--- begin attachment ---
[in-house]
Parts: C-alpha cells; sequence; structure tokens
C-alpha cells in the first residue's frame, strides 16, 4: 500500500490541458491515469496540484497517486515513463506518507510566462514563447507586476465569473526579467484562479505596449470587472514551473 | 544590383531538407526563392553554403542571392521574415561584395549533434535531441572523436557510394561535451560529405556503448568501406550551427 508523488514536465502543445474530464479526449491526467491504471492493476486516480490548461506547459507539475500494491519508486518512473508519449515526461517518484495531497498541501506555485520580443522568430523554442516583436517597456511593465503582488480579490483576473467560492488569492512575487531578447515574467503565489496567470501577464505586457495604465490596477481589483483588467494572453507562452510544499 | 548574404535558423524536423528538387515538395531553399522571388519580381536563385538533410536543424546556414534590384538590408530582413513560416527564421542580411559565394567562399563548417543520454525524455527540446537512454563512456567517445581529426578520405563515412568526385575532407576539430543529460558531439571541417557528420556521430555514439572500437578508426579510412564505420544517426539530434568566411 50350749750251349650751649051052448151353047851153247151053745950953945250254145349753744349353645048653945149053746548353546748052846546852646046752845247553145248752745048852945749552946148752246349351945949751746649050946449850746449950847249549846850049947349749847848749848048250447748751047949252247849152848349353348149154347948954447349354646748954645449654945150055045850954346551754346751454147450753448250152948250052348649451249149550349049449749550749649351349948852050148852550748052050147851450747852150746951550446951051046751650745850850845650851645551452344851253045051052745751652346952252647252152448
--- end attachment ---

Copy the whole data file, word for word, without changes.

[in-house]
Parts: C-alpha cells; sequence; structure tokens
C-alpha cells in the first residue's frame, strides 16, 4: 500500500490541458491515469496540484497517486515513463506518507510566462514563447507586476465569473526579467484562479505596449470587472514551473 | 544590383531538407526563392553554403542571392521574415561584395549533434535531441572523436557510394561535451560529405556503448568501406550551427 508523488514536465502543445474530464479526449491526467491504471492493476486516480490548461506547459507539475500494491519508486518512473508519449515526461517518484495531497498541501506555485520580443522568430523554442516583436517597456511593465503582488480579490483576473467560492488569492512575487531578447515574467503565489496567470501577464505586457495604465490596477481589483483588467494572453507562452510544499 | 548574404535558423524536423528538387515538395531553399522571388519580381536563385538533410536543424546556414534590384538590408530582413513560416527564421542580411559565394567562399563548417543520454525524455527540446537512454563512456567517445581529426578520405563515412568526385575532407576539430543529460558531439571541417557528420556521430555514439572500437578508426579510412564505420544517426539530434568566411 50350749750251349650751649051052448151353047851153247151053745950953945250254145349753744349353645048653945149053746548353546748052846546852646046752845247553145248752745048852945749552946148752246349351945949751746649050946449850746449950847249549846850049947349749847848749848048250447748751047949252247849152848349353348149154347948954447349354646748954645449654945150055045850954346551754346751454147450753448250152948250052348649451249149550349049449749550749649351349948852050148852550748052050147851450747852150746951550446951051046751650745850850845650851645551452344851253045051052745751652346952252647252152448